FILE – B.C. Attorney General David Eby at Legislature in Victoria, B.C., on Thursday, May 9, 2019. (THE CANADIAN PRESS/Chad Hipolito)

B.C.’s fight to regulate bitumen through pipelines to go to Canada’s top court

BC Appeal Court judges found B.C. cannot restrict bitumen flow along Trans Mountain pipeline

B.C.’s NDP government will be appealing a BC Appeal Court ruling where a five-judge panel unanimously agreed that the province has no constitutional right to restrict the transport of bitumen through inter-provincial pipelines.

READ MORE: Court says B.C. can’t restrict oil shipments in key case for Trans Mountain

Attorney General David Eby announced in Vancouver Friday, just a few hours after the court decision was released, that the case would be brought to the Supreme Court of Canada.

“While we are disappointed with the decision, our courts have an important role to play in upholding the rule of law. That is why we referred this question to the courts in the first place,” he told reporters.

“We continue to believe we have the ability and authority to protect our environment and economy, so we will exercise our right to appeal to the Supreme Court of Canada.”

Reference cases are automatically heard by Canada’s top court.

Premier John Horgan called the decision disappointing while at an unrelated funding announcement in Kelowna.

The decision by the BC Appeal Court notably marks a win for the Trans Mountain pipeline expansion, which has been a contentious project pitting Alberta and B.C. politicians and tax payers against one another.

Prime Minister Justin Trudeau’s government has purchased the Trans Mountain pipeline and expansion project for $4.5 billion. Construction was paused last August after the Federal Court of Appeal overturned the federal permits.

The project would triple the pipeline’s capacity to carry diluted bitumen from the Edmonton area to Metro Vancouver, and increase the number of tankers in Burrard Inlet seven-fold.

The province had filed a constitutional reference question to the B.C. Court of Appeal that asked whether it had the authority to create a permitting regime for companies that wished to increase their flow of diluted bitumen.

A five-judge panel agreed unanimously that the amendments to B.C.’s Environmental Management Act were not constitutional because they would interfere with the federal government’s exclusive jurisdiction over inter-provincial pipelines.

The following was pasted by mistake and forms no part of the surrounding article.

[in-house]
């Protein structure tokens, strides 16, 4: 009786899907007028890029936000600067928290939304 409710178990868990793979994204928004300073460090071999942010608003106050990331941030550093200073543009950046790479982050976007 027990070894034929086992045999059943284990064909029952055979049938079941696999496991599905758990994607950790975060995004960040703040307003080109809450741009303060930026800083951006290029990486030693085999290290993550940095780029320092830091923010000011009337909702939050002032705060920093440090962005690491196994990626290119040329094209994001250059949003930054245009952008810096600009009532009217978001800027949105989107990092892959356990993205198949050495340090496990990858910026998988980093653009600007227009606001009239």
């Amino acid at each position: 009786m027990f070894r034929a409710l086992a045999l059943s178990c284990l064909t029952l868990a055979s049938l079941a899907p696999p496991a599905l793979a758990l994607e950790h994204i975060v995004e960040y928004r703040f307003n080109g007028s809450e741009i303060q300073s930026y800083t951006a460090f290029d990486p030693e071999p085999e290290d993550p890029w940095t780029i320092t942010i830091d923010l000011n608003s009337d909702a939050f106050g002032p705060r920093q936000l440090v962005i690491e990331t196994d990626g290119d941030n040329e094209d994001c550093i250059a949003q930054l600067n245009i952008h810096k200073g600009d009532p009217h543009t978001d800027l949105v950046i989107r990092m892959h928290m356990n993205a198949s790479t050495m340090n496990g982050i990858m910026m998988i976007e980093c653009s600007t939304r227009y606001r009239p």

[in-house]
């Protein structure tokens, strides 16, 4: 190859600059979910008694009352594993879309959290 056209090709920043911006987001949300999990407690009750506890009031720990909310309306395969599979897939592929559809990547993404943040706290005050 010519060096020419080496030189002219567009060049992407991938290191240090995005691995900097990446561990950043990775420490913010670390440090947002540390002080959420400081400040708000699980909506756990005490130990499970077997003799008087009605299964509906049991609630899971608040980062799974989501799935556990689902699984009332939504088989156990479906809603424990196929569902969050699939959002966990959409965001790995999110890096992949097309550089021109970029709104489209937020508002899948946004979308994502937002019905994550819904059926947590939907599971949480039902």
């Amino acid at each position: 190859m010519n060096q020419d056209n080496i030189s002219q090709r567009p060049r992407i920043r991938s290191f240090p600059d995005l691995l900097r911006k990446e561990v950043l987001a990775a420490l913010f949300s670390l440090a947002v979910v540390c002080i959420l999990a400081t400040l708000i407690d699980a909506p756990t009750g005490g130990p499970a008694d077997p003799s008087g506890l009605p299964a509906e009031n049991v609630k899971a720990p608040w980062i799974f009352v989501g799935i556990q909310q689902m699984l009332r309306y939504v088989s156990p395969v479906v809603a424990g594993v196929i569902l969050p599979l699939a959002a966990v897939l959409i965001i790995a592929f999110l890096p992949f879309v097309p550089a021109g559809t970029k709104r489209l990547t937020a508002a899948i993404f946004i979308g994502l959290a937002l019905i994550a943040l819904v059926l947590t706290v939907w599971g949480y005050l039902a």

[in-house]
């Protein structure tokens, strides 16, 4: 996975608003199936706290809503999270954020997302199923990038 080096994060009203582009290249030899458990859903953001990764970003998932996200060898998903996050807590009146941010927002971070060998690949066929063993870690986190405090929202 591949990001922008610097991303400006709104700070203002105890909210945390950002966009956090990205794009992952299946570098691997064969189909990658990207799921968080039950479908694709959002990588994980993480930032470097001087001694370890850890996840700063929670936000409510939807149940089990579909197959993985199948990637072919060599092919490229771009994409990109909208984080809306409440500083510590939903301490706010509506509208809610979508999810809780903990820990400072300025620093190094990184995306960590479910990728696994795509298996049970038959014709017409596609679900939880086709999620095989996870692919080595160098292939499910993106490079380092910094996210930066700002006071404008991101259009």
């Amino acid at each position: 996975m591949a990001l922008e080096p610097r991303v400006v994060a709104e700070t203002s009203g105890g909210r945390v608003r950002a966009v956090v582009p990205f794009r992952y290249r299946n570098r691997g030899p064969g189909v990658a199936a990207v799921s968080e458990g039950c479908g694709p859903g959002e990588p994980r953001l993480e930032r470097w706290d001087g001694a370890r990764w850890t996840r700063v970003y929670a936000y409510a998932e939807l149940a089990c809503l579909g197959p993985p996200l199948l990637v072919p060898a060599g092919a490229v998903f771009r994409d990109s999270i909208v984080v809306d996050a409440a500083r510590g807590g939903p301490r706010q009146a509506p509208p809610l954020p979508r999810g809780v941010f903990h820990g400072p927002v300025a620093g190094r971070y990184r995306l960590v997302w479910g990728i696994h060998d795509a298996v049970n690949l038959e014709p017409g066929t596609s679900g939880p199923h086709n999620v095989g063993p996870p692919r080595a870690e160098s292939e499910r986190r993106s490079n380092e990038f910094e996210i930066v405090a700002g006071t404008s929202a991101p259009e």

READ MORE: B.C. legislation only applies to Trans Mountain, pipeline proponent argues

READ MORE: Big court ruling could set Trans Mountain pipeline’s fate: experts

Justice Mary Newbury wrote on behalf of the panel that the substance of the proposed amendments were to place conditions on and, if necessary, prohibit the movement of heavy oil through a federal undertaking.

Former Alberta premier Rachel Notley was quick to comment on the court decision.

“Turns out B.C.’s toolbox was more Fisher Price than DeWalt. This is a good day for people with toolboxes all across Canada,” she wrote.

With files from Laura Kane, The Canadian Press

Get local stories you won't find anywhere else right to your inbox.
Sign up here

Just Posted

Penticton bylaw officers tear down homeless man’s camp

Bylaw had “serious” safety and fire concerns about the dwelling in the Skaha Lake parking lot.

Interior Health leading the way with innovative therapy for stroke patients

Percentage of ischemic stroke patients who received treatment has risen dramatically

The marrying of magic and dance – Celtic Illusion

Tickets still available for the Celtic Illusion show which starts at 8 p.m. this Saturday at SOEC

Property purchased by City of Penticton to alleviate congestion

Property purchased for $1,460,000 will soon be demolished to solve traffic problems.

VIDEO: Minister says consider coronavirus outbreak when planning for spring break

Foreign Affairs minister points to rash of new cases appearing in places like Italy and Iran

Donations pour in for family who lost father, son in fatal crash on B.C. highway

Mike Cochlin and sons Liam and Quinn were travelling on Highway 5A

Beer and burgers to raise cash for Vernon man fighting cancer

Fundraiser hosted in honour of Garnet the Great to send him to special treatment centre

HERGOTT: Idiocy of distracted driving

Paul Hergott is a personal injury lawyer based in West Kelowna

Kelowna man arrested after all-night crime spree

Shawn Bell, 33, is facing seven charges for incidents committed within a 24-hour span

Hollywood actor Chris Pratt shows Kamloops love on social media

The filming of Jurassic World 3 is underway in Merritt and area

B.C. man who pulled a gun on off-duty cop gets two years in prison

Encounter also led police to a home where 100 guns and explosives were found

Flip-flopping pleas in Surrey woman’s 2018 murder in West Kelowna

Following an shocking guilty plea on Feb. 25, Tejwant Danjou applied to retract that plea on Feb. 26

Neskonlith chief lays blame for ongoing protests at feet of Justin Trudeau

Secwepemc leader hopes others will follow CP’s lead in asking prime minister to talk to Wet’suwet’en

Most Read